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A screenshot of a Snowtrooper in Star Wars Battlefront.
Photo Credit – Star Wars Battlefront (EA Dice)

Like I said, their appearance in the film is very brief. And yet, even in their brevity, the Snowtroopers left an indelible mark on me, an enduring fascination that I have never been able to shake (not that I want to). On the surface, this mark is purely aesthetic, an interest in the outfit these soldiers wear into battle. In all honesty, I have always felt that the Snowtrooper uniform is quite beautiful, an admittedly odd sentiment but one I can no more explain than the beauty I see in a flower.

But passing beyond the aesthetic, what the Snowtrooper taught me about the Empire is something far more pointed. It showed me that the Empire utilizes Stormtrooper units that are trained and equipped for certain contingencies, in this case warfare on a icy planets. Granted, we do see different types of Stormtroopers in A New Hope – Sandtroopers and Spacetroopers – but these are all variations on the standard armor that most of these soldiers wear. The Snowtrooper, on the other hand, stands out because its armor is fundamentally different from these other Stormtrooper units. And it is this very reason, this difference in armor, that helped pry open the door to the my Imperial imagination and made me realize these were not just ordinary Stormtroopers with different armor, but an elite type of Stormtrooper with a singular military purpose.

And with that said, I leave you with a thought that has rattled around in my brain for as long as I can remember: while I absolutely love the Imperial Walkers introduced in The Empire Strikes Back, a small part of me wishes, instead, that we could have witnessed the specially trained Snowtroopers methodically capturing the Rebel trenches on Hoth as a blizzard rages around them…that would have been a hell of a sight.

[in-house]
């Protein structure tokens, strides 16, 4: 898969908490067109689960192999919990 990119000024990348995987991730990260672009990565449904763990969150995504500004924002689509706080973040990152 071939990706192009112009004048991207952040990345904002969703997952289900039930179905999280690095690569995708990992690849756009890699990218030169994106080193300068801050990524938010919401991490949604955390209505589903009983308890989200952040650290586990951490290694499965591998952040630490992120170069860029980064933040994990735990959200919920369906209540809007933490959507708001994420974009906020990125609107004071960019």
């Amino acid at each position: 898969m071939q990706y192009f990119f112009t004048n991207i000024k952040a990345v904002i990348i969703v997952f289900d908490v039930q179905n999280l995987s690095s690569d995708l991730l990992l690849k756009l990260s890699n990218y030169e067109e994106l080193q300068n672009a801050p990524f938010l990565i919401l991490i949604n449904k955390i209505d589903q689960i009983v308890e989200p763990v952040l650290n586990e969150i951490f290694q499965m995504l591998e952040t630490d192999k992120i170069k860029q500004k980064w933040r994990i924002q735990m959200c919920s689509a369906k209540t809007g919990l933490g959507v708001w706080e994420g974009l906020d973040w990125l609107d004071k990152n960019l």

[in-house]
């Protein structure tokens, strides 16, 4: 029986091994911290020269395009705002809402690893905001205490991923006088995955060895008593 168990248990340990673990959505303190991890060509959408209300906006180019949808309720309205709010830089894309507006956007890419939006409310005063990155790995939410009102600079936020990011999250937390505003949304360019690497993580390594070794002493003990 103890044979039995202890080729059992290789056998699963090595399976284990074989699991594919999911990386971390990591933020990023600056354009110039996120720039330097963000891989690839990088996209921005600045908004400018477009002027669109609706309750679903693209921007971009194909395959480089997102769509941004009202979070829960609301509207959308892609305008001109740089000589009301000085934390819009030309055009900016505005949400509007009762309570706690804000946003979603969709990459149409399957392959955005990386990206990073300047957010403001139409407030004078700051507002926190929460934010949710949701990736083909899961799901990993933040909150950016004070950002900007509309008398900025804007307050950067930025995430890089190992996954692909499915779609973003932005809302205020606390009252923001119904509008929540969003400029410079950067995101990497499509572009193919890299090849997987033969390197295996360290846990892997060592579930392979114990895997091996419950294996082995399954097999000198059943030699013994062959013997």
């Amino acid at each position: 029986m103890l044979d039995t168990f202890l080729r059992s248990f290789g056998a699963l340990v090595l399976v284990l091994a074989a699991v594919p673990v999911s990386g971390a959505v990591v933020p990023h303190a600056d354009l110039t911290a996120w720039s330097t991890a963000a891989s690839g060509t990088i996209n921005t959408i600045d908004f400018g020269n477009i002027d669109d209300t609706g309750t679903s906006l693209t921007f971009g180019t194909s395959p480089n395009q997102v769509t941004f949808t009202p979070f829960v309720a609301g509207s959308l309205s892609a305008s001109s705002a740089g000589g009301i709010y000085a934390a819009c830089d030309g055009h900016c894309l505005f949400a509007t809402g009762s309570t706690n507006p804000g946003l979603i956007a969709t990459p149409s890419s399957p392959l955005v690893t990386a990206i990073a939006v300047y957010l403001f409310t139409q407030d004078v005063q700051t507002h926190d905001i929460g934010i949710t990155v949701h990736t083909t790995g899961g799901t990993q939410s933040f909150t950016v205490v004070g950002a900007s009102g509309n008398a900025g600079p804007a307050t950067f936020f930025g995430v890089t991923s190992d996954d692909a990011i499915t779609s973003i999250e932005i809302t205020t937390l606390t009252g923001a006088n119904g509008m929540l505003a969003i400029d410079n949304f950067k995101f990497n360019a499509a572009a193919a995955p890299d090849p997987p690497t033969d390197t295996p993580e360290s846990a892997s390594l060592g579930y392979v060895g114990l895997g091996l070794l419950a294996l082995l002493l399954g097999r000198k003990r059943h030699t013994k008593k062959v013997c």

This post is part of the Star Wars ComLINKS series. Check out more Star Wars ComLINKS over at Anakin and His Angel.

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Imperial Walkers on the North Ridge

With the one year anniversary of The Imperial Talker coming up, I thought it’d be appropriate to do a post on Imperial Walkers (I think you know why). What follows are some general thoughts and impressions on the use of the Walkers in The Empire Strikes Back


Echo Station 3-T-8. We have spotted Imperial walkers.” – Rebel soldier

A few minutes before the Imperial Walkers make their first appearance in The Empire Strikes Back, we watch as Rebel infantry prepare for the oncoming ground assault. The musical score that plays hints at the tension these soldiers are feeling as they make their preparations and scan the distant horizon for Imperial forces. But all that can be seen in the distance are cloudy billows of snow, made, we can presume, by Imperial ships landing forces on the glacial Moorsh Moraine.

When the enemy is spotted minutes later, shortly after the first transport safely evacuates Echo Base, the tension is cut for viewer and soldier alike. Now, as we look off at the horizon, small black objects can be seen, and a strange mechanical sound, albeit faint, can be heard. In a flash, the infantry prepare their weapons, taking aim while one soldier, a sergeant, places electrobinoculars up to his eyes. Transported into his eye’s, we now get our first glimpse of an Imperial Walker…or rather, of a Walker’s massive foot slamming down to the ground.

Walker Foot
The foot of an Imperial Walker slams to the ground.
Photo Credit – Star Wars Episode V: The Empire Strikes Back